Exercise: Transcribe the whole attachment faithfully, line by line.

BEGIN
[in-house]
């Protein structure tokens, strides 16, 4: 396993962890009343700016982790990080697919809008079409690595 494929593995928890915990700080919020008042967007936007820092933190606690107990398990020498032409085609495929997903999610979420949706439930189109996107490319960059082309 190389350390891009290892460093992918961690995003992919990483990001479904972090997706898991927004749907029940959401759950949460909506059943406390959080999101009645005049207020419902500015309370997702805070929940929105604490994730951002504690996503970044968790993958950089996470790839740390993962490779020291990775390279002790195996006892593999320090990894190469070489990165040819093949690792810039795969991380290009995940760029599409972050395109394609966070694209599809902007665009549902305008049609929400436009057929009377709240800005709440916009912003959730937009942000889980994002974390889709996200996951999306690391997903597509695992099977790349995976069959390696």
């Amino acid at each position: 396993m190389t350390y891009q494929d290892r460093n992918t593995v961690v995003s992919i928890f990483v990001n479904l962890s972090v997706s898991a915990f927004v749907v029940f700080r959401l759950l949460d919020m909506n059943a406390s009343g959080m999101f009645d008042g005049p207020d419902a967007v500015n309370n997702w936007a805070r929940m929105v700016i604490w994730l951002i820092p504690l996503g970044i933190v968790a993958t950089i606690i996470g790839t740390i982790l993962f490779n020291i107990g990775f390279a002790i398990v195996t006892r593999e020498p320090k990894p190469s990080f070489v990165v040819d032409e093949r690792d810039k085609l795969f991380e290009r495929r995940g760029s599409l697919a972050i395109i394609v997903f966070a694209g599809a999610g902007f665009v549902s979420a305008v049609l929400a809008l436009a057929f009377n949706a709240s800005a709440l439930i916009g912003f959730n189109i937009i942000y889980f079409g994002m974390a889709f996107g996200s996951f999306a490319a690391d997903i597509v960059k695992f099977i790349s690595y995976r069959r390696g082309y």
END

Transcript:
[in-house]
């Protein structure tokens, strides 16, 4: 396993962890009343700016982790990080697919809008079409690595 494929593995928890915990700080919020008042967007936007820092933190606690107990398990020498032409085609495929997903999610979420949706439930189109996107490319960059082309 190389350390891009290892460093992918961690995003992919990483990001479904972090997706898991927004749907029940959401759950949460909506059943406390959080999101009645005049207020419902500015309370997702805070929940929105604490994730951002504690996503970044968790993958950089996470790839740390993962490779020291990775390279002790195996006892593999320090990894190469070489990165040819093949690792810039795969991380290009995940760029599409972050395109394609966070694209599809902007665009549902305008049609929400436009057929009377709240800005709440916009912003959730937009942000889980994002974390889709996200996951999306690391997903597509695992099977790349995976069959390696």
């Amino acid at each position: 396993m190389t350390y891009q494929d290892r460093n992918t593995v961690v995003s992919i928890f990483v990001n479904l962890s972090v997706s898991a915990f927004v749907v029940f700080r959401l759950l949460d919020m909506n059943a406390s009343g959080m999101f009645d008042g005049p207020d419902a967007v500015n309370n997702w936007a805070r929940m929105v700016i604490w994730l951002i820092p504690l996503g970044i933190v968790a993958t950089i606690i996470g790839t740390i982790l993962f490779n020291i107990g990775f390279a002790i398990v195996t006892r593999e020498p320090k990894p190469s990080f070489v990165v040819d032409e093949r690792d810039k085609l795969f991380e290009r495929r995940g760029s599409l697919a972050i395109i394609v997903f966070a694209g599809a999610g902007f665009v549902s979420a305008v049609l929400a809008l436009a057929f009377n949706a709240s800005a709440l439930i916009g912003f959730n189109i937009i942000y889980f079409g994002m974390a889709f996107g996200s996951f999306a490319a690391d997903i597509v960059k695992f099977i790349s690595y995976r069959r390696g082309y």